They call it the “dog days of summer.” By that, they mean the weather’s hot and it’s more than just unbearable. But I think the term should refer to the scratching and itching that goes on from being outside — and I don’t mean fleas.

I do mean mosquitoes — those insidious and nefarious bloodsuckers that zero in on bare skin to give it a “kiss.” If you ever wondered where that bump came from, after a session outside by the pool or a nice read on the patio, now you know. What’s even worse is that these little guys can follow you inside — a place where that bug zapper won’t do any good (as if it could anyway).

But where mosquitoes don’t fear to tread, there’s the InaTrap GR-330 Mosquito Trap. Before we go into how it does, check out the design — looks sort of like a small table lamp from one of those Swedish “hoity-toity” stores, right? Well it ain’t — it’s a mosquito killing machine. And by that I mean it doesn’t hurt you, your pets or any of the furniture.

Rotating the InaTrap GR-330 Mosquito Trap around, you can see there’s a glass rim with a translucent blue color at the base of the “shade.” Below that, on the main body at one side is a power port and below that, a wide mouthed grill. I’m thinking that when this thing is active, mosquitos are going to be entering into the opening beneath the “shade” and then, like the roach motel, they won’t be leaving.

Setting up the InaTrap GR-330 Mosquito Trap is safe and non-toxic (a good thing). Plugging the AC power plug in causes the touch-sensitive button at the top to pulse orange — it’ll keep doing this until a full charge is completed. Then a touch of the switch either turns it on until I touch it again for it to go off, or turns it green to signify that it’s in the 12 hour timer mode. So okay, I get all that.

Now when I turn the InaTrap GR-330 Mosquito Trap on, two things happen. A glow across that glass rim occurs, and I can hear a fan making a “shwoozing” sound. What I can’t see is the UV light that is being used to attract the mosquitos — combined with carbon dioxide that is being given off in minute quantities. And the lighting being given off is intermittent and geared towards the spectral sensitivities of the mosquitoes. So you could say all this contributes to simulating the breath and warmth of the human body — both being tasty incentives to mosquitoes. They come by, get drawn in from below the shade into the body of the trap by the fan and…well you know what happens next and there’s no zapping. Later, pull the grill/tray out and dispose of the refuse.

A few simple rules to use it. Get it up off the floor, like on a small pedestal, so that it’s about 2 feet up. And don’t sit or stand near it — the manual points out that the “grease” of the skin will be more attractive for the bloodsuckers than that of the device. So I’m on my patio, with the InaTrap GR-330 Mosquito Trap near the wall light which has an AC outlet — and I’m seated at the other end.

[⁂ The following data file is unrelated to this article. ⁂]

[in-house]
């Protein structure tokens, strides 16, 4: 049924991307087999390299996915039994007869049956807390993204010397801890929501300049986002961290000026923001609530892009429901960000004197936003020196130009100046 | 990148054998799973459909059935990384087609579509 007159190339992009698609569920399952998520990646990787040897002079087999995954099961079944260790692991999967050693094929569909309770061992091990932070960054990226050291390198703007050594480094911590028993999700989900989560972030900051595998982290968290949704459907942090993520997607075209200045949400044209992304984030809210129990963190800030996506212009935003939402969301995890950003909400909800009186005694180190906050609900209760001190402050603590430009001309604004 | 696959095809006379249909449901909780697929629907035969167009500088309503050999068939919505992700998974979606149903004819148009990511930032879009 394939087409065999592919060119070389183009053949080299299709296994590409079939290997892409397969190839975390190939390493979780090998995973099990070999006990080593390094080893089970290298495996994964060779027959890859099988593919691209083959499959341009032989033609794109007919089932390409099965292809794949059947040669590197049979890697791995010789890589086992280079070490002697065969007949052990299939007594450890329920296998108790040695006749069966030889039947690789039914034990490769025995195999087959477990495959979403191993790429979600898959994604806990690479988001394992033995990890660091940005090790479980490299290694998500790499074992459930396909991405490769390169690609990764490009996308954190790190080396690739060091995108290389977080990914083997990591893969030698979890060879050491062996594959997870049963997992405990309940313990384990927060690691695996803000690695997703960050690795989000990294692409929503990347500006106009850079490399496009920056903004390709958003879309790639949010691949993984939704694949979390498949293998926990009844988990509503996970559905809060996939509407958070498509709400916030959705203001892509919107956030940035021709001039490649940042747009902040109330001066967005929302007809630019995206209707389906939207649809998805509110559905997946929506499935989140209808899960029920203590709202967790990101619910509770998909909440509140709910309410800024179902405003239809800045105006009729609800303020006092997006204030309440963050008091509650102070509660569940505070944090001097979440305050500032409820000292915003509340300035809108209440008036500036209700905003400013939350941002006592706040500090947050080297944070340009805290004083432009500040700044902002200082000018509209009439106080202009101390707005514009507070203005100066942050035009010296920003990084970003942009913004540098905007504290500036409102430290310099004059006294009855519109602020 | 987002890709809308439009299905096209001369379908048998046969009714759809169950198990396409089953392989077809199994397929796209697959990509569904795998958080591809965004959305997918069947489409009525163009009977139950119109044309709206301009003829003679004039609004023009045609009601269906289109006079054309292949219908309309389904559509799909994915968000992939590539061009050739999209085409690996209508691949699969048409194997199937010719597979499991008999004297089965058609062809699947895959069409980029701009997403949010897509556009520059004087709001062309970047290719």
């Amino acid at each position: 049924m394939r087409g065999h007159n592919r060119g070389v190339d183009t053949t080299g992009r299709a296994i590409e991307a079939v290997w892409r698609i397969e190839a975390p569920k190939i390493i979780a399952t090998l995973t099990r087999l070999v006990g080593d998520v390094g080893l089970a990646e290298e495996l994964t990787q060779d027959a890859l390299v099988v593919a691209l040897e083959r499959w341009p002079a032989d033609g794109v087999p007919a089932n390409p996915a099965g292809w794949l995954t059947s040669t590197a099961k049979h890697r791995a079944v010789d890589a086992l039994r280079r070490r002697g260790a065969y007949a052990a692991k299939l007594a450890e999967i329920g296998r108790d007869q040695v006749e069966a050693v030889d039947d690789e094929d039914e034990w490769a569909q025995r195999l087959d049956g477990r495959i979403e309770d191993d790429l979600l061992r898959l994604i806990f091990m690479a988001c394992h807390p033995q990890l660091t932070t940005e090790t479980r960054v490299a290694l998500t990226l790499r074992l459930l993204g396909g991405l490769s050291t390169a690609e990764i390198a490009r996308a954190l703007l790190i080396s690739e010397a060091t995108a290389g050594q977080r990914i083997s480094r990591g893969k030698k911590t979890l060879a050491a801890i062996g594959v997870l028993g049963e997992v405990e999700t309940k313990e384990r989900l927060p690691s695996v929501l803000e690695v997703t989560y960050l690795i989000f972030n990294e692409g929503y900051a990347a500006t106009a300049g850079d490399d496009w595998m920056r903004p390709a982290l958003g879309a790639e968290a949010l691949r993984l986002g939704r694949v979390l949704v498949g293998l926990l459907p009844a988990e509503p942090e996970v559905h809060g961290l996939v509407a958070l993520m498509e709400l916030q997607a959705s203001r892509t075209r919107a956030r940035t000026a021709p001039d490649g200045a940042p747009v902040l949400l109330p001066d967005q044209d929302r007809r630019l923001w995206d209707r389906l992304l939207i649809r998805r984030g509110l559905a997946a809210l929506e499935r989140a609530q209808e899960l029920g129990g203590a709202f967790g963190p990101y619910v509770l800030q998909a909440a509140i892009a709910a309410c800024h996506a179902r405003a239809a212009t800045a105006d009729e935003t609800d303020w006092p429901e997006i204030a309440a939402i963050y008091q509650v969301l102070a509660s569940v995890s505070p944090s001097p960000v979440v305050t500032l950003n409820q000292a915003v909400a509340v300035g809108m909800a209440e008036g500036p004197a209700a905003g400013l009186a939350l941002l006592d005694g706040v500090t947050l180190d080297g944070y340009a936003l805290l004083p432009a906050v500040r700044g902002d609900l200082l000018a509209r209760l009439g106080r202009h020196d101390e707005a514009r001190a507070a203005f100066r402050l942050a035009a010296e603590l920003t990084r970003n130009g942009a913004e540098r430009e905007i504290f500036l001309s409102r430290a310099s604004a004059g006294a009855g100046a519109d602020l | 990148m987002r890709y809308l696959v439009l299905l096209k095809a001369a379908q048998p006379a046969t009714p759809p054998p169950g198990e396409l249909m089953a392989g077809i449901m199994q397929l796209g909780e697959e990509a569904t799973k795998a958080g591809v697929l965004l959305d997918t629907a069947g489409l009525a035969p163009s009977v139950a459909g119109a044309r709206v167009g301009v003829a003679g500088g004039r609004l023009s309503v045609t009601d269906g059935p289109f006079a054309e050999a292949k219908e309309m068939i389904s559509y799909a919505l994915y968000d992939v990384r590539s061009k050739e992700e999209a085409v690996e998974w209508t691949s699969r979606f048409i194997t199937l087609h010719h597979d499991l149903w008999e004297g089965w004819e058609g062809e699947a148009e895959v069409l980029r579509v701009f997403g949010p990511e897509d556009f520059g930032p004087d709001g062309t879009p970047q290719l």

If you read the small manual, you’ll see that the manufacturer points out that you can help the InaTrap GR-330 Mosquito Trap along by introducing added carbon dioxide or steric acid. You do this by placing a bit of wine (carbon dioxide) or some cosmetic creme containing steric acid (check the ingredients) in a plastic bottle cap. Then you place the cap at the bottom of the catch container (the grill) to entice. You’re not placing anything inside at all.

Now the best way to test the InaTrap GR-330 Mosquito Trap is to use it and then check for mosquitoes afterwards. Over a two week period I had it on the patio as well as using it during a picnic in the park (near an AC outlet I was allowed to use). The problem is that if there’s no mosquitoes you don’t know that — but going to a stagnant pool of water isn’t my idea of a good time. Or any time, for that matter.

Editor’s Rating:

Rating: ★★★★☆

Great

Bottom line: All I can say is that I’ve gotten a mosquito bite or two on the patio in the past — but during the time I had the InaTrap GR-330 Mosquito Trap working, no. It’s ease of use lets you set it up and forget about it (not waterproof so remember to take it back in after use outdoors), and its design makes it okay for use indoors where decor issues could crop up. If you’re looking to free yourself from the days and nights of the living bloodsuckers, and get queasy at putting on lotions or hearing things go “zap,” then spend $64 bucks instead. It could be worth it.

Pros

  • Photo-catalyst reaction
  • Safe for use around humans and pets
  • Porcelain-like design


Cons

  • CCFL lighting needs to be replaced in about 2 years to maximize the effectiveness of the device










Marshal Rosenthal

 
Marshal Rosenthal is a Los Angeles-based freelance writer and journalist specializing in technology, consumer electronics and pop culture.